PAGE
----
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Sen. Mike Lee says Trump claim of Iran threat to embassies was news to him

By Dennis Romboy, KSL | Posted - Jan. 13, 2020 at 8:09 p.m.

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SALT LAKE CITY — Sen. Mike Lee said Sunday that Trump administration officials didn’t say anything about Iran targeting four U.S. embassies as justification for the air strike that killed a top military leader.

“I didn’t hear anything about that. Several of my colleagues have said the same. That was news to me. It certainly wasn’t something I recall being raised in the classified briefing,” Lee said on CNN’s “State of the Union.”

Lee also appeared on CBS News’ “Face the Nation” on Sunday where he said he first heard President Donald Trump last Friday on Fox News say that he had to strike quickly because intelligence showed Iran could have attacked four American embassies.

The Utah Republican said that concerned him but the problem was not with the president.

“Those who were briefing us, I believe, would have done a different job under the light of day, had television cameras been there, than they did in private where his boss couldn’t see what they were saying. They were not helpful and didn’t reflect well on the president’s great restraint that he’s shown in deference to the American people,” Lee said on “Face the Nation.”

The briefing included Secretary of State Mike Pompeo and Defense Secretary Mark Esper.

While the briefing infuriated Lee, he continues to be a staunch supporter of the president.

Lee touted Monday on his campaign website and on Facebook his role as Trump’s reelection campaign chairman for Utah and his effort to acquit him of wrongdoing in the upcoming impeachment trial.

“The reason I am working so closely with the White House on this issue is because the president has every reason to be confident about this, every reason to be unapologetic and defiantly confident about his case,” he wrote.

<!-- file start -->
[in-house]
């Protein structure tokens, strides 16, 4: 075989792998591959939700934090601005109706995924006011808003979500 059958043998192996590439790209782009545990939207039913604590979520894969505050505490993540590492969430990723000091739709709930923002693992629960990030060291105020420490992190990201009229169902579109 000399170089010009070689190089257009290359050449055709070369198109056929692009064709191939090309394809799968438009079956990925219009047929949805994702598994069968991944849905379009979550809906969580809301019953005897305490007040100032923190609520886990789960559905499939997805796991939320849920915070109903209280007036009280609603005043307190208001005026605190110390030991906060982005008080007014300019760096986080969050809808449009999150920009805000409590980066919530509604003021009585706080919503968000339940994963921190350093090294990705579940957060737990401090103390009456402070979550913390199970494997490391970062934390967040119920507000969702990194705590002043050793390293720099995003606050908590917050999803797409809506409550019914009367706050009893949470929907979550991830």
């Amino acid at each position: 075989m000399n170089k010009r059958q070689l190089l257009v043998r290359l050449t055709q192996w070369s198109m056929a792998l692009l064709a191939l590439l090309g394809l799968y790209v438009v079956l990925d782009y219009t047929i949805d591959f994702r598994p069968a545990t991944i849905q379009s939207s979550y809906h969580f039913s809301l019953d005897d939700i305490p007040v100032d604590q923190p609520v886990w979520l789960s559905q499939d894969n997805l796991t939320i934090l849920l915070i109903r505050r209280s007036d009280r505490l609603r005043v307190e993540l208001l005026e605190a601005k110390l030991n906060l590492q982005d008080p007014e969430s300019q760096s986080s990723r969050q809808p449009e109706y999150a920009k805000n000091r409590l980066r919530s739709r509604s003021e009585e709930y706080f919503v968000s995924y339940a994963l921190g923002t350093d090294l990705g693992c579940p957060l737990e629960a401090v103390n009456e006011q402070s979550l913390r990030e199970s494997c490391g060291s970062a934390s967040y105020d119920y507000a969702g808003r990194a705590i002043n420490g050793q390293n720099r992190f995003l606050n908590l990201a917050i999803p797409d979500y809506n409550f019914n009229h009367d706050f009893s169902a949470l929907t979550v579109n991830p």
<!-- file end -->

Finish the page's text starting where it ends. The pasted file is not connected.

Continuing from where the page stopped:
In the post, Lee urges Utahns to sign up to help rally support for Trump.

Esper said Sunday on “Face the Nation” that he had seen no specific evidence that Iranian Gen. Qassem Soleimani planned to attack four embassies, but believed the strike would occur.

“The president didn’t cite a specific piece of evidence. What he said was he believed,” Esper said on the news program. “I didn’t see one, with regard to four embassies. What I’m saying is that I shared the president’s view that probably — my expectation was they were going to go after our embassies.”

Trump went after the media and Democrats for questioning justification for the attack that killed Soleimani.

“The Fake News Media and their Democrat Partners are working hard to determine whether or not the future attack by terrorist Soleimani was “imminent” or not, & was my team in agreement. The answer to both is a strong YES, but it doesn’t really matter because of his horrible past!” he tweeted Monday.

Lee said killing the Iranian military leader was good for U.S. security.

“But it does matter that we give the details to members of Congress and it does matter to figure out where we go from here, and to make sure that any further action is authorized by Congress,” he said.


Lee said he was frustrated that Congress didn’t receive much in the briefing beyond general statements and what was already publicly available through the media. He said he still hasn’t been able to ascertain specific details about the imminence of the attack.

But in a Facebook post he said that wasn’t the president’s fault.

“It was the fault of those providing the briefing. But even more than that, it was the fault of Congress, which has in recent decades taken itself — and therefore the American people — out of the process of debating and declaring war. It shouldn’t be surprising to us when executive branch officials respond accordingly, often writing Congress out of the war equation,” he wrote.

Lee said the issue isn’t just about Trump and the current situation with Iran, but what any future president could do to get the U.S. into any war.

Asked on “State of the Union” whether he’s worried that mixed messages on the reasons for the strike call into question the integrity of the information coming from the administration, Lee said he’s learned to not take the federal government’s word at face value.

“We were lied to about weapons of mass destruction in Iraq. We were lied to for a couple of decades about what was happening in Afghanistan. We’ve been lied to about a lot of things,” he said.

Lee said that doesn’t mean the government always lies or the people who run it are inherently evil, but it’s important to asks questions to get the details.

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